Wednesday, July 28

More on Open Theism and Gods Infinity

I found a paper on the subject, The Implications of God's Infinity on "Open" Theism, from the Conservative Theological Journal, written by Steve Lewis, . He makes some of the same points I do, but makes them better, and makes many more points, so if you are interested in more and better on the subject, you'll find this interesting.

On the subject of a temporal God's relation to space, He writes:
If God is temporal, then He is not infinite with respect to time. If God is not infinite with respect to time then He cannot be infinite with respect to space either, because "according to the dominant contemporary scientific understanding, both time and space are correlative. It is the space-time universe. There is no time without space and no space without time. If so, then the logical consequence of affirming that God is temporal would be to assert that he is also spatial. This falls right into the lap of process theology, which [open] theists claim to reject." If God is not infinite with respect to the space-time universe, then He is not infinite at all. This leads to the conclusion that God is a finite being; He is like us, only "bigger" somehow.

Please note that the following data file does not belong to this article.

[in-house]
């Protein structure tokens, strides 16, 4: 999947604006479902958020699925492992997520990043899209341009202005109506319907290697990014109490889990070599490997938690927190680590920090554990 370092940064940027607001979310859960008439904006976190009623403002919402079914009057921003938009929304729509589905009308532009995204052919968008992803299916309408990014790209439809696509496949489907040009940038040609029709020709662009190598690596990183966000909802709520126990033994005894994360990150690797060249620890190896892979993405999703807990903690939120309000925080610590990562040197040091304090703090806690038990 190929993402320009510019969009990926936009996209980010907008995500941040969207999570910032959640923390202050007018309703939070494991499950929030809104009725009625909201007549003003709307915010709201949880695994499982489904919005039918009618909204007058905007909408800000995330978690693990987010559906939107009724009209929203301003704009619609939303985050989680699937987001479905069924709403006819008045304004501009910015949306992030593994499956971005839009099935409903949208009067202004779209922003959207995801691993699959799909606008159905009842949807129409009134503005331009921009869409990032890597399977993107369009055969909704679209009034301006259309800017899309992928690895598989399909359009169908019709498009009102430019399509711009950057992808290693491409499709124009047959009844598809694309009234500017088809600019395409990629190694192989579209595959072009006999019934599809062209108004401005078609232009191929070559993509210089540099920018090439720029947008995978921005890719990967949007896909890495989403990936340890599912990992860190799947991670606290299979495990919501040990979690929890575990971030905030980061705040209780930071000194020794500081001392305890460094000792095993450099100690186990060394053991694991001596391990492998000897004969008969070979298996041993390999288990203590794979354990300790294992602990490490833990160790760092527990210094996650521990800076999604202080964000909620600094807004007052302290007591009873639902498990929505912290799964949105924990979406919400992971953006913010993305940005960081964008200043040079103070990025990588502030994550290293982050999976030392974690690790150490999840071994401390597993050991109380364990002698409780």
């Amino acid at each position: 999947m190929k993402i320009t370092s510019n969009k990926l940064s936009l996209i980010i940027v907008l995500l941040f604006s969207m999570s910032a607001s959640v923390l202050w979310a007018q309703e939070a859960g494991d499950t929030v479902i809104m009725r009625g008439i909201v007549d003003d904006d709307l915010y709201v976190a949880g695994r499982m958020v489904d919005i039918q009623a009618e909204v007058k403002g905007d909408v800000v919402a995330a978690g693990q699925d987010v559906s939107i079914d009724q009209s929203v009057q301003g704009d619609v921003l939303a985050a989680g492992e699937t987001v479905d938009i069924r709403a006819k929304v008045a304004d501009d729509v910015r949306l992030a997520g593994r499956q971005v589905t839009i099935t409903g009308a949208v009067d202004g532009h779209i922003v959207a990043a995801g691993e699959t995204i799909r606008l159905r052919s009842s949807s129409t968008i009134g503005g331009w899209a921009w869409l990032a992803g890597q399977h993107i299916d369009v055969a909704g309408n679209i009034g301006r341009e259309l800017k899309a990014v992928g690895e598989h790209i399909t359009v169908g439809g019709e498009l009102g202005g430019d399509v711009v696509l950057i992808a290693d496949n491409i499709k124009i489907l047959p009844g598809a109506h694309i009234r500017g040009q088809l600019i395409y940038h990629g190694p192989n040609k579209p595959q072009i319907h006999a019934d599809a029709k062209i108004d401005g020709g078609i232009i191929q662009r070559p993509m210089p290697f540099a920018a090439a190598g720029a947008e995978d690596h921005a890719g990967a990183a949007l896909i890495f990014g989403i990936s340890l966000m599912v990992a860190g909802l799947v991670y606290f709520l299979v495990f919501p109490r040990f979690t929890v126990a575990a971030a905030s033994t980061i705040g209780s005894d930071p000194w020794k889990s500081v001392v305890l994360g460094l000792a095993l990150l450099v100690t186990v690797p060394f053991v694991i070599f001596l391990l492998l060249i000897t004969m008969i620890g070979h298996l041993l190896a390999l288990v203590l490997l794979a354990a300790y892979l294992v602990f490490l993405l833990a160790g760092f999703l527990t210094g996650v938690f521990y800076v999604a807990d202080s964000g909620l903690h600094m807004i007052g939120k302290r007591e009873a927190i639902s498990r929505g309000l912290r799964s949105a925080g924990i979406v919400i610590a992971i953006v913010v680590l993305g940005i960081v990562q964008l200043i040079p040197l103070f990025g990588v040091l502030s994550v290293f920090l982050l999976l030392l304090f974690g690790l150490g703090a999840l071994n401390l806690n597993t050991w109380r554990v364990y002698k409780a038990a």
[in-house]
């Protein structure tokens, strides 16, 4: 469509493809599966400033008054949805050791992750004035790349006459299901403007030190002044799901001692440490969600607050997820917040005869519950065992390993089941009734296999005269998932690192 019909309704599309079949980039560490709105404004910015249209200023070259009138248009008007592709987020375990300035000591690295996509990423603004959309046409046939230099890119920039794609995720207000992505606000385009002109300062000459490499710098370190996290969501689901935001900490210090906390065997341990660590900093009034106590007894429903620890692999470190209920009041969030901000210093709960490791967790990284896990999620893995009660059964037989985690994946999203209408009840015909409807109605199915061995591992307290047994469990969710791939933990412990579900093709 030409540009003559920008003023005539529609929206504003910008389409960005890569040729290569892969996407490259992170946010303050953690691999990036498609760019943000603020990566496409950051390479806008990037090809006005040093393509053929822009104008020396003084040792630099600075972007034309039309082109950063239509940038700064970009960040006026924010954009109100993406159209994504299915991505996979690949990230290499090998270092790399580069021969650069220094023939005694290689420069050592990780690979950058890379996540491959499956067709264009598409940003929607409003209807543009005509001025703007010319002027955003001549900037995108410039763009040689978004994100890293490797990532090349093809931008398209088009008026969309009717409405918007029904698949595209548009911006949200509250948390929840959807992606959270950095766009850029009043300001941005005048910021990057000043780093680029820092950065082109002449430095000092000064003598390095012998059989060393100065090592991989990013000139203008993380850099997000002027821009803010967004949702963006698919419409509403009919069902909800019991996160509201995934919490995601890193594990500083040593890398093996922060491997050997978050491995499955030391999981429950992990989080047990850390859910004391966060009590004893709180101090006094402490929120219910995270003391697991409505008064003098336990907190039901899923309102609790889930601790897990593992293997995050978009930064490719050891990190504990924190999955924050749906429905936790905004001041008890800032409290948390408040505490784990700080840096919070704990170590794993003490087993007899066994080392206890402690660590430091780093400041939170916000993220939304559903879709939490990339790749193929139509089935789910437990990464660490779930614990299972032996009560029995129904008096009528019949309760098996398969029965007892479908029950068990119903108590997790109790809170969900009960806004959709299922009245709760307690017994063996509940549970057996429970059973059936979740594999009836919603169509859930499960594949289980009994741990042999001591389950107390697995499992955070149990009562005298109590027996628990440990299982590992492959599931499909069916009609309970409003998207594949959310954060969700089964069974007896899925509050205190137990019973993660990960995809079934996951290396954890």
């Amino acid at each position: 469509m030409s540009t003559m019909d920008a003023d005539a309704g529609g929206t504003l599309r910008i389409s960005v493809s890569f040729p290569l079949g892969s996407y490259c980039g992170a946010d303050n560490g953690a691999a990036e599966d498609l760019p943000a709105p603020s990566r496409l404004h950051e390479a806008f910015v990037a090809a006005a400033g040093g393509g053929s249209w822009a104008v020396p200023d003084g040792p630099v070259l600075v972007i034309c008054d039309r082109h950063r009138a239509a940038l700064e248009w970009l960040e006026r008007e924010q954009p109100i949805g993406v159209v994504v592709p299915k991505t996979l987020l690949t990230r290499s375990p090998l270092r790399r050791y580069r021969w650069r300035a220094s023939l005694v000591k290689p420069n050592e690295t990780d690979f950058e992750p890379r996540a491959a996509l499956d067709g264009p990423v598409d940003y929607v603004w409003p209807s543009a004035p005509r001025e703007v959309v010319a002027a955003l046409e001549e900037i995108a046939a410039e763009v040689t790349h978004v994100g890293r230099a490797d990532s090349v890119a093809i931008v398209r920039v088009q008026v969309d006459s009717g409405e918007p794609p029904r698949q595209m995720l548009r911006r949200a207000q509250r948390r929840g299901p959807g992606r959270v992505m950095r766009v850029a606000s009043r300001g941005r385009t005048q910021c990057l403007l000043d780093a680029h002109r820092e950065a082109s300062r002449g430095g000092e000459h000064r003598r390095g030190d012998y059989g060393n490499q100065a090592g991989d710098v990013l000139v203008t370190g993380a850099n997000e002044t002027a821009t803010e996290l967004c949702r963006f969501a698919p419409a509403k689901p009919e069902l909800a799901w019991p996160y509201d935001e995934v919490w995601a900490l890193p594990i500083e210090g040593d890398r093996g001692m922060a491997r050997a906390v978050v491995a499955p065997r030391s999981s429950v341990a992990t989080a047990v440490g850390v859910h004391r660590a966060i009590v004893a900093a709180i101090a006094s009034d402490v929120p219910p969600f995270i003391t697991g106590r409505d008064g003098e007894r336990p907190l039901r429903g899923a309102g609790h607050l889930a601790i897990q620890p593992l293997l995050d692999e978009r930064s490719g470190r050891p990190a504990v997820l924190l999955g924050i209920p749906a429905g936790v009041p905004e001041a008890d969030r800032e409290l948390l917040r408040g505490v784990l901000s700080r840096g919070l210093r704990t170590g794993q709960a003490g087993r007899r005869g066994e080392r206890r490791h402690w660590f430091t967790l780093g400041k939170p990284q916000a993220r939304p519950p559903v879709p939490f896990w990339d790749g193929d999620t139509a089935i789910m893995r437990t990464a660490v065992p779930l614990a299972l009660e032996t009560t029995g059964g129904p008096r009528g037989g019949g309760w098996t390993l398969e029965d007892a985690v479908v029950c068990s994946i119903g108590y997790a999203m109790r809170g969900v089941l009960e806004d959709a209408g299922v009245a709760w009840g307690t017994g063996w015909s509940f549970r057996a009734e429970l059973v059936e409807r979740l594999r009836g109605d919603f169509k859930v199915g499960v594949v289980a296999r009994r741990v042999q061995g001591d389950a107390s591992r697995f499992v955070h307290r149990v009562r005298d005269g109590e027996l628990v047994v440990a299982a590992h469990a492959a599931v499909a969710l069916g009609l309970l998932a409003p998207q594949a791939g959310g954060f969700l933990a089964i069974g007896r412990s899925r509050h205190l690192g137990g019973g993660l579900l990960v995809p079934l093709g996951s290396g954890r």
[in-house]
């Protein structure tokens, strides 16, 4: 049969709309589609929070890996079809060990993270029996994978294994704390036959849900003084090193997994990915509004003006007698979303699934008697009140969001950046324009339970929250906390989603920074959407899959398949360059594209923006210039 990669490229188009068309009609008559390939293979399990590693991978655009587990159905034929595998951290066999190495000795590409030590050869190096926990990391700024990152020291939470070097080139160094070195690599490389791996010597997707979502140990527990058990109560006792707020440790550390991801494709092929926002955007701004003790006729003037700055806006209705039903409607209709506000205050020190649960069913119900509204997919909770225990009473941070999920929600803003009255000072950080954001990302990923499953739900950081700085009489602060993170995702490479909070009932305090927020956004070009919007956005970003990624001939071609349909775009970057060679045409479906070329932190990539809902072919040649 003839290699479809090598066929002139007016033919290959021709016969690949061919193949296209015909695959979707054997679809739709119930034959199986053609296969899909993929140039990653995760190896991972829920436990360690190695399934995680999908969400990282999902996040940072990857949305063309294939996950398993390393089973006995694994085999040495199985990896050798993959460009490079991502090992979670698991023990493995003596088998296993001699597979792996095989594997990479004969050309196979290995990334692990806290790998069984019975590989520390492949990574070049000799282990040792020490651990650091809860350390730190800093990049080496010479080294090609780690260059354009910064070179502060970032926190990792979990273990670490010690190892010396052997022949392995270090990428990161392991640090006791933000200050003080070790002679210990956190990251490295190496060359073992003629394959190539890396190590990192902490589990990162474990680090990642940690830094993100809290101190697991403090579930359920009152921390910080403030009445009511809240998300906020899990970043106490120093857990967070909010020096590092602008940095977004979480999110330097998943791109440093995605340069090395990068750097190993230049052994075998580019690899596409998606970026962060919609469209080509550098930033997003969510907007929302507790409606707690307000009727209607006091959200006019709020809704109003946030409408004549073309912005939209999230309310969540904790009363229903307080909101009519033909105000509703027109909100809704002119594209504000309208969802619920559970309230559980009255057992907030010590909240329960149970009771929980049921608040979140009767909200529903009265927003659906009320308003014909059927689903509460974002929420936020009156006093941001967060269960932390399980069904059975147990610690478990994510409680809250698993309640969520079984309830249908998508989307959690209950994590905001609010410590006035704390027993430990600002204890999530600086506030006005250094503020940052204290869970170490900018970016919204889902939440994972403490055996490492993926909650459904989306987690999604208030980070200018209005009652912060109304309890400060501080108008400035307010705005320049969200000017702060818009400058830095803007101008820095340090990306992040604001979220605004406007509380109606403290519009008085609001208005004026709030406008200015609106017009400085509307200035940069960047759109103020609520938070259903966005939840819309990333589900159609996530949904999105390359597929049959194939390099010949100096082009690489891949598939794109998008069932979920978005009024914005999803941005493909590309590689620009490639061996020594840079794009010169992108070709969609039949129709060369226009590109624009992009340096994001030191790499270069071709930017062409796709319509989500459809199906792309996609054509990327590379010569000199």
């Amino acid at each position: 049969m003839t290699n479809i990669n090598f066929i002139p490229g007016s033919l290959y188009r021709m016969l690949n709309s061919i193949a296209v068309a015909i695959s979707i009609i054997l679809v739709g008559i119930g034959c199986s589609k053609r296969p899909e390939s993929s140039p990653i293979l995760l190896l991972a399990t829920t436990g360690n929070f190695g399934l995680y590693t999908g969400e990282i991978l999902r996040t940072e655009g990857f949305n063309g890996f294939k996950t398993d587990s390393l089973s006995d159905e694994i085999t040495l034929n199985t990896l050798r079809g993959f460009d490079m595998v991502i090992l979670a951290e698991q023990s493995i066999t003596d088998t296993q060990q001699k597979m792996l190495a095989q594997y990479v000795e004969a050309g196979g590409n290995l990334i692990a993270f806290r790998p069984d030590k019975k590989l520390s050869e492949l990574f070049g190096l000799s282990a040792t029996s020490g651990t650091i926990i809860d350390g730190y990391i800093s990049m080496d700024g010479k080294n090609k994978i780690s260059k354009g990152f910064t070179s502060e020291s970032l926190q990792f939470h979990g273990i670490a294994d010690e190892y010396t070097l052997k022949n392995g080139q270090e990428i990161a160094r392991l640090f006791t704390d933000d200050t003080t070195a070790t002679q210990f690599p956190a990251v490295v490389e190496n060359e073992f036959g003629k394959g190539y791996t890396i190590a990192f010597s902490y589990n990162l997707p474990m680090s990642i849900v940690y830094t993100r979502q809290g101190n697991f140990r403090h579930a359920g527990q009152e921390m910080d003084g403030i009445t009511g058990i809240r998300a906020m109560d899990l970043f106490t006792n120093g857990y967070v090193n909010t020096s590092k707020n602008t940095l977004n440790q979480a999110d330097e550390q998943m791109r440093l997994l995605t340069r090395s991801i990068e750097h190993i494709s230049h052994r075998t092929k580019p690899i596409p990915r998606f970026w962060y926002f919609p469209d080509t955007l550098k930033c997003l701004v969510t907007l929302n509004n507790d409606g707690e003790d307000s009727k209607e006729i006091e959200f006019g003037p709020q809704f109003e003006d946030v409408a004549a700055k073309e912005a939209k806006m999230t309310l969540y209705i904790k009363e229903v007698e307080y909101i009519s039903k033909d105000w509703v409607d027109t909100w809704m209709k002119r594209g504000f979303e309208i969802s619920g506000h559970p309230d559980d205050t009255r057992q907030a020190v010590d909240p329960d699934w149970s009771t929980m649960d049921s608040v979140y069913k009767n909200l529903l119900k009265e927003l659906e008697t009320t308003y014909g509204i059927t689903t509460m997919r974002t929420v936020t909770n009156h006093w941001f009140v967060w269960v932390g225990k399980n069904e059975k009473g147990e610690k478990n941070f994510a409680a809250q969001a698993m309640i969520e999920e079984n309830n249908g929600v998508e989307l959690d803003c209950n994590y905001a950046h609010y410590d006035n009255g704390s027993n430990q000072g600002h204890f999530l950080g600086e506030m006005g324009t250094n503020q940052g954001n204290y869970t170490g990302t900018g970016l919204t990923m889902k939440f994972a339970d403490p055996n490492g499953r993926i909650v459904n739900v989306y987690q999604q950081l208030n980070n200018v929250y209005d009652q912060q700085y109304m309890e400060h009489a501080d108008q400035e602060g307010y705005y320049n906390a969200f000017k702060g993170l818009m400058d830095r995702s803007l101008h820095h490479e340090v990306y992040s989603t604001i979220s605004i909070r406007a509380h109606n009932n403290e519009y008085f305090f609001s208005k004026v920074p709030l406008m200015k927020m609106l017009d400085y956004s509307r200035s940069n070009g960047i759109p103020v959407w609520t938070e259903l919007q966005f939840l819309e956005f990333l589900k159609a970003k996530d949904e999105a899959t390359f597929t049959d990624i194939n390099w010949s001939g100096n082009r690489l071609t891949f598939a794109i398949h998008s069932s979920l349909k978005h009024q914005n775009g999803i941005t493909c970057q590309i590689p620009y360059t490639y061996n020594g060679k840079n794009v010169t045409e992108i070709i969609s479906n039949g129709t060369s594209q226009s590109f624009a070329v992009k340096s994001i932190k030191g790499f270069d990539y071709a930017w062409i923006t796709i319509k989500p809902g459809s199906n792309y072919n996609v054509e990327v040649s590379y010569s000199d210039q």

That last statement is an important one. No matter how you cut it, if God is "in time", then He is no longer an infinite God, but just a really, really big God. No matter how big the really, really, big is, it's a a huge downgrade from infinite--a downgrade not only in "amount", but in type, and God becomes no longer other than we are, but like us.

Makes me think of those Romans 1 verses:
For since the creation of the world His invisible attributes are clearly seen, being understood by the things that are made, even His eternal power and Godhead, so that they are without excuse, because, although they knew God, they did not glorify Him as God, nor were thankful, but became futile in their thoughts, and their foolish hearts were darkened. Professing to be wise, they became fools, and changed the glory of the incorruptible God into an image made like corruptible man.... (NKJV)
Lewis thinks the open theist's confusion arises from confusing God's actions with His attributes:
Many of the "openness" arguments for God's temporality involve their denial that a timeless being has the ability to act in time; they say that a God who acts in time must be in time. This assumption, however, confuses God's actions with His attributes. God has the attribute of infinity, and yet His actions occur in the temporal universe. The open theists seem to have no trouble believing that the infinite God created the universe ex nihilo, but does not this involve His acting in time without being a creature Himself? Why should an infinite God who can act in His created space-time universe be required to be temporal?
Interesting stuff.